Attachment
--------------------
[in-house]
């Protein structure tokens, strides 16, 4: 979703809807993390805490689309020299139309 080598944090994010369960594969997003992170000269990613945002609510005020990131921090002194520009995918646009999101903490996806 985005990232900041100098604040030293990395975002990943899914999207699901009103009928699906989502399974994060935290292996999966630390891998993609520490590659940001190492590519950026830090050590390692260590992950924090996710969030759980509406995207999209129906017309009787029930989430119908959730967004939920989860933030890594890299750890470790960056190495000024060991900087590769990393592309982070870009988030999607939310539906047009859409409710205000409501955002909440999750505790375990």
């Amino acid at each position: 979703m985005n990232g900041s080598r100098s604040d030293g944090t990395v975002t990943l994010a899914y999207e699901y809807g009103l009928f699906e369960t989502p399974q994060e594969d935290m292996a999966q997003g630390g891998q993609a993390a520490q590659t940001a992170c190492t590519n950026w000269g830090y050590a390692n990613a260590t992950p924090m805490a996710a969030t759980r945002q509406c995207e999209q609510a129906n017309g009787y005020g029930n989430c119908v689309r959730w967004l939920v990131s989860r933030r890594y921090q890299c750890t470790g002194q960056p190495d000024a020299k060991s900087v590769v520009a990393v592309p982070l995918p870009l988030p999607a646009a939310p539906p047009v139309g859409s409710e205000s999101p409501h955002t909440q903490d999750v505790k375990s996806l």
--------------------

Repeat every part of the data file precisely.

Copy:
[in-house]
């Protein structure tokens, strides 16, 4: 979703809807993390805490689309020299139309 080598944090994010369960594969997003992170000269990613945002609510005020990131921090002194520009995918646009999101903490996806 985005990232900041100098604040030293990395975002990943899914999207699901009103009928699906989502399974994060935290292996999966630390891998993609520490590659940001190492590519950026830090050590390692260590992950924090996710969030759980509406995207999209129906017309009787029930989430119908959730967004939920989860933030890594890299750890470790960056190495000024060991900087590769990393592309982070870009988030999607939310539906047009859409409710205000409501955002909440999750505790375990």
């Amino acid at each position: 979703m985005n990232g900041s080598r100098s604040d030293g944090t990395v975002t990943l994010a899914y999207e699901y809807g009103l009928f699906e369960t989502p399974q994060e594969d935290m292996a999966q997003g630390g891998q993609a993390a520490q590659t940001a992170c190492t590519n950026w000269g830090y050590a390692n990613a260590t992950p924090m805490a996710a969030t759980r945002q509406c995207e999209q609510a129906n017309g009787y005020g029930n989430c119908v689309r959730w967004l939920v990131s989860r933030r890594y921090q890299c750890t470790g002194q960056p190495d000024a020299k060991s900087v590769v520009a990393v592309p982070l995918p870009l988030p999607a646009a939310p539906p047009v139309g859409s409710e205000s999101p409501h955002t909440q903490d999750v505790k375990s996806l």